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So what is so ‘Disruptive’ about this new innovation?

 

Talking about adopting Disruptive Innovation, a significant Facilities Management

(FM) company in Australia has recently implemented a transformational change across both

the Marketing and Procurement functions.

 

While relatively new to SAP Ariba, they have been a strong SAP run business for many years.  In

fact, the Facilities Management (FM) company are now live with SAP Ariba Strategic

Sourcing, SAP Ariba Supplier Lifecycle & Performance and SAP Ariba Contracts.

 

They are soon to be live with full end–to–end SAP Ariba Procurement.

 

 

What’s so ‘Disruptive’ I hear you ask? Well I failed to mention that (FM) are also an

Integrated Supplier with a large entity who are pushing significant Purchase Orders

over the SAP Ariba Network, straight into the (FM)’s ERP.

 

So guess what…(FM) are able to covert the Large Entities Inbound Sales Order into

an Outbound Purchase Order using, wait for it…insert drum roll here… you guessed

it, SAP Ariba Procurement.

 

Let’s unpack what the “AS-IS” and “TO-BE” will look like once they are live…

 

 

The history…

 

“AS-IS” – The Large Entity historically emailed (FM) Sales Orders after multiple rounds of

Contract / RFP type negotiations to uncover the best price and then award the

business.  (FM) had multiple Sales Professionals available to receive and tender for

the opportunity to perform the work required.  (FM) then received the Sales Orders,

keyed them into the ERP and created multiple Purchase Orders to the various 3rd

Parties involved in delivering the work.

 

 

The future (which starts now)…

 

“TO-BE” – The Large Entity has now integrated into the (FM) ERP via the SAP Ariba

Network after negotiating a multi-year Contract to deliver Goods and Services

(based on predefined win-win terms and conditions).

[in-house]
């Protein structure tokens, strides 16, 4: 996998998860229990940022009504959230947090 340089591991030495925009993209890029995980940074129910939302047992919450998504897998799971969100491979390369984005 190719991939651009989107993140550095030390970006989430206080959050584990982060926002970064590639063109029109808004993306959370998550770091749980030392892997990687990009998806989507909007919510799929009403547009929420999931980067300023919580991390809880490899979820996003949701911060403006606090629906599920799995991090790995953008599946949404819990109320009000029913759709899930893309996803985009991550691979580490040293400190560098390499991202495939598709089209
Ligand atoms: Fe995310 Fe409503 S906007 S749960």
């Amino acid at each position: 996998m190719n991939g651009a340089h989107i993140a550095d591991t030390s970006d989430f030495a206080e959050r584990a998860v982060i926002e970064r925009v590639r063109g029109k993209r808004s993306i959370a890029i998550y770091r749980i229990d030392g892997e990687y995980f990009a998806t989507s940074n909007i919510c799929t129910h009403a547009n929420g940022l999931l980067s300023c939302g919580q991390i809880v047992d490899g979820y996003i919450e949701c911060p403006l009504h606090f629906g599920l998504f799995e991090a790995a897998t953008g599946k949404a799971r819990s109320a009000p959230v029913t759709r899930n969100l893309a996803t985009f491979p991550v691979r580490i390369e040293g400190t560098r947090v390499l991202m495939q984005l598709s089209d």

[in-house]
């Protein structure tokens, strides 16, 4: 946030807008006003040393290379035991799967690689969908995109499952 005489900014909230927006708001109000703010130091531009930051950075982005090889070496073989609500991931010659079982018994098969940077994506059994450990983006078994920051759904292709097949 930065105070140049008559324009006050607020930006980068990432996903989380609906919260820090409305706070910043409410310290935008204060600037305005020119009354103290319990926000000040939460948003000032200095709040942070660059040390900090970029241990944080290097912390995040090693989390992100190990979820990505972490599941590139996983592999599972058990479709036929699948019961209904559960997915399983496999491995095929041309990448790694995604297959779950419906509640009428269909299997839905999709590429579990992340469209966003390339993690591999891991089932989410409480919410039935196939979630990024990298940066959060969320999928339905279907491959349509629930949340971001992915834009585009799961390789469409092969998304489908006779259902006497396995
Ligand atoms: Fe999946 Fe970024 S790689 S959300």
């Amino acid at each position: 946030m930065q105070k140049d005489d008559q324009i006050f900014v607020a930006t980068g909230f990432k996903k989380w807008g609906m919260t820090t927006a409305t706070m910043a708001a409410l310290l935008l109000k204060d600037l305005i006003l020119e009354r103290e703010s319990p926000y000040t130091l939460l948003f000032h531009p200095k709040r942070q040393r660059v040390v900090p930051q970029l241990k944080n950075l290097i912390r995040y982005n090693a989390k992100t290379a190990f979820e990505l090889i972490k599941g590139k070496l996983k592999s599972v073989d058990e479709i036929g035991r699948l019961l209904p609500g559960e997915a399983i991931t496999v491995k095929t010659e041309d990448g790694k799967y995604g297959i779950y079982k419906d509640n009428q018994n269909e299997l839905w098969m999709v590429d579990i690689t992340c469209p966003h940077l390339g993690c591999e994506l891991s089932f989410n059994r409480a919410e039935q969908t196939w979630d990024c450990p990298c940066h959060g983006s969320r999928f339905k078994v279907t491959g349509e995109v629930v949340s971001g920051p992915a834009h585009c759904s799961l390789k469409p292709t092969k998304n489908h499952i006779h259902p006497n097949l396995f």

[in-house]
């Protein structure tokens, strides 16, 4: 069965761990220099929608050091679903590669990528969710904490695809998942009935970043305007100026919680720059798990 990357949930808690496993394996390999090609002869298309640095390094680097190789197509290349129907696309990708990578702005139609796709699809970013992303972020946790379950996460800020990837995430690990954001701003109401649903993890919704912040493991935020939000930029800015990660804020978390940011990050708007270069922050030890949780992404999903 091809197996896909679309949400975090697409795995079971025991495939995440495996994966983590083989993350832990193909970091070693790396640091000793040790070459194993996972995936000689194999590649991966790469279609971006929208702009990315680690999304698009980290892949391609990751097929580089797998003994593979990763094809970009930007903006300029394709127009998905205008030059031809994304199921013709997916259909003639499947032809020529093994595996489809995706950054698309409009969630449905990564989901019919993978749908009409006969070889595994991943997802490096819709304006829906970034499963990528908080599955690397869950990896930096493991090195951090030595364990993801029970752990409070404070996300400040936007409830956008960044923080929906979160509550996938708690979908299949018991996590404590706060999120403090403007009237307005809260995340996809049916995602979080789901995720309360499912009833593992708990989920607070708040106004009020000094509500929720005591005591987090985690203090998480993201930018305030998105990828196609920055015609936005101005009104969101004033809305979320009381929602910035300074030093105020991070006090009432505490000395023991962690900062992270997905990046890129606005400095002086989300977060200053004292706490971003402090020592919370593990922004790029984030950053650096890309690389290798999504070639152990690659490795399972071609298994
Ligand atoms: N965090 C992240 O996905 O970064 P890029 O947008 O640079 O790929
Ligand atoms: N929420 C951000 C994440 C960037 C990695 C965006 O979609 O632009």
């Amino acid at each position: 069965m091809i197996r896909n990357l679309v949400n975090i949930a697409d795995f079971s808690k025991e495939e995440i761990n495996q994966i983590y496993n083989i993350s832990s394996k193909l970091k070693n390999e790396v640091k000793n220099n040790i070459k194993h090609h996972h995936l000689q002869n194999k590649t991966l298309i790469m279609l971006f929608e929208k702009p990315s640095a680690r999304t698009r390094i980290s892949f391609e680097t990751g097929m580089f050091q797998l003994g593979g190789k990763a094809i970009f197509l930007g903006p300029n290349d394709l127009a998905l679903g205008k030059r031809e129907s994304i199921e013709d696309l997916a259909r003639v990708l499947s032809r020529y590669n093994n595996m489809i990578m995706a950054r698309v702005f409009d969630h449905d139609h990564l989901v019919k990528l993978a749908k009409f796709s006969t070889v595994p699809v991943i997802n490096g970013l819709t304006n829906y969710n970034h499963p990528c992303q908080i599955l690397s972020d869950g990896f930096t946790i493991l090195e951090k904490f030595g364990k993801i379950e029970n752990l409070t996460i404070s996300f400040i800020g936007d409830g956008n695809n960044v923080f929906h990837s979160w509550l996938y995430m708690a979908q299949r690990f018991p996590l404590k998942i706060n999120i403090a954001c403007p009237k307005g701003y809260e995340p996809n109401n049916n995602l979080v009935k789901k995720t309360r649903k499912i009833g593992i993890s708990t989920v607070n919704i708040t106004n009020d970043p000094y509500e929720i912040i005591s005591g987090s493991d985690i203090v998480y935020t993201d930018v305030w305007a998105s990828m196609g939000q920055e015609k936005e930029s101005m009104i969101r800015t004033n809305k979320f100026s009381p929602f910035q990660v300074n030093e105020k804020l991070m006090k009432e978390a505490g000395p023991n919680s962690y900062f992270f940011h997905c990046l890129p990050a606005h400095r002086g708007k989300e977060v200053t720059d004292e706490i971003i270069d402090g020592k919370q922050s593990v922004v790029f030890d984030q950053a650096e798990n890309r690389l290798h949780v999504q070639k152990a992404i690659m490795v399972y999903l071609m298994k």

(FM) has connected their ERP to the Large Entities ERP and now receive the Sales

Orders directly into the system, without having to re-key the request.

 

Pre-defined prices, quantities and scopes or work save any manual intervention.

 

(FM) now take the Large Entity’s Sales Order and convert it into a new Purchase

Order (based on predefined win-win terms and conditions) and transacts with their

Suppliers via the SAP Ariba Network.  (see Diagram insert below)

The Suppliers are delivering the Goods and executing the Services which are recorded via a Goods Receipt and/or Service Entry Sheet.

 

So the end-to-end Sales to Procurement to Pay cycle is occurring with the SAP Ariba as the Enabler.

 

If you would like to know more, please engage with your CEx.

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  1. Darrow Weiss

    Mr Hunt’s brilliant example of an integrated buyer/seller concept is one that SAP Ariba should be exploring and exploiting further—especially with all their recently announced solution innovations for services, direct materials, supplier collaboration, open API’s, ConnectOne, etc.

    In other words, the opportunity for SAP Ariba here is to stop banging their collective heads against the same wall of selling Ariba and the Ariba Network almost exclusively to buyers and not to suppliers. In reality, it’s the suppliers Whot are paying the majority of the network fees, not the buyers. So, why are there thousands of resources focused on supporting buyers and only scores of resources on supporting the sellers? Probably because that’s how the incentive model works today. Well, maybe it’s time for a change or at least a variation of that tired model.

    Moreover, buyers’ budgets are very constrained since procurement is seen as a operational cost center. In contrast, sellers/suppliers have large discretionary budgets today designed to attract more new customers and commodities through marketing, advertising, entertainment, etc. SAP Ariba should be working more and directly with these suppliers to allocate a percentage of their sales & marketing budgets to fund an Ariba Network-based consortium of buyers and suppliers using Ariba (supplier) Discovery that links previously unrelated B2B trading partners already on the Ariba Network. This Ariba-based and -led consortium would act as an interface, so buyers and sellers can concentrate on their core competencies, products, and services—and leave the more mundane sales and procurement activities (catalog management, RFP and quote responses, order management, etc.) to the experts at Ariba vis a vis the Ariba Network and SAP Ariba’s best of breed software applications. If antitrust concerns can be overcome, this could be a veritable win-win-win model for buyers, sellers, and SAP Ariba. SAP Ariba should at least test this model operationally with a few medium sized sellers and a handful of medium sized buyers of a few competitive commodities or services as a proof of concept. I’d put money on it that all parties involved would generate more sales, savings, transactions, and efficiencies, in less time and effort, with fewer errors than today’s practices.

    How “disruptive” do you think this concept is?

    (1) 

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